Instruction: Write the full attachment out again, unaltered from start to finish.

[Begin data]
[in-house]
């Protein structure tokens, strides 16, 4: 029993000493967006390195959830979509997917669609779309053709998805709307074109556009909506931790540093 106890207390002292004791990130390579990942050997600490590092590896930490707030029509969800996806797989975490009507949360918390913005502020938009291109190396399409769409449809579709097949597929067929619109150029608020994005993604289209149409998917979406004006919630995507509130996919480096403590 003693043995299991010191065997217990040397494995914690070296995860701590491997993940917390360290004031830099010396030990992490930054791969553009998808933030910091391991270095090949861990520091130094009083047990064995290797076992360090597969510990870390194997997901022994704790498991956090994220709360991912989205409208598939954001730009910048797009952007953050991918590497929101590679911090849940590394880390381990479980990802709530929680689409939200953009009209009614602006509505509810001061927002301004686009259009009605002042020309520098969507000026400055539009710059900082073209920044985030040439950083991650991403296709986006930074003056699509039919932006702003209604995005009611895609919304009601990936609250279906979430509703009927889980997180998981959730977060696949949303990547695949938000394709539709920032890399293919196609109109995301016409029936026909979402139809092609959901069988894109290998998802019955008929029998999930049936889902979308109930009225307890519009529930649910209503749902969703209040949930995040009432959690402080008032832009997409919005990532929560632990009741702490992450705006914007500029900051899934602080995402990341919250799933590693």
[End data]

[in-house]
């Protein structure tokens, strides 16, 4: 029993000493967006390195959830979509997917669609779309053709998805709307074109556009909506931790540093 106890207390002292004791990130390579990942050997600490590092590896930490707030029509969800996806797989975490009507949360918390913005502020938009291109190396399409769409449809579709097949597929067929619109150029608020994005993604289209149409998917979406004006919630995507509130996919480096403590 003693043995299991010191065997217990040397494995914690070296995860701590491997993940917390360290004031830099010396030990992490930054791969553009998808933030910091391991270095090949861990520091130094009083047990064995290797076992360090597969510990870390194997997901022994704790498991956090994220709360991912989205409208598939954001730009910048797009952007953050991918590497929101590679911090849940590394880390381990479980990802709530929680689409939200953009009209009614602006509505509810001061927002301004686009259009009605002042020309520098969507000026400055539009710059900082073209920044985030040439950083991650991403296709986006930074003056699509039919932006702003209604995005009611895609919304009601990936609250279906979430509703009927889980997180998981959730977060696949949303990547695949938000394709539709920032890399293919196609109109995301016409029936026909979402139809092609959901069988894109290998998802019955008929029998999930049936889902979308109930009225307890519009529930649910209503749902969703209040949930995040009432959690402080008032832009997409919005990532929560632990009741702490992450705006914007500029900051899934602080995402990341919250799933590693």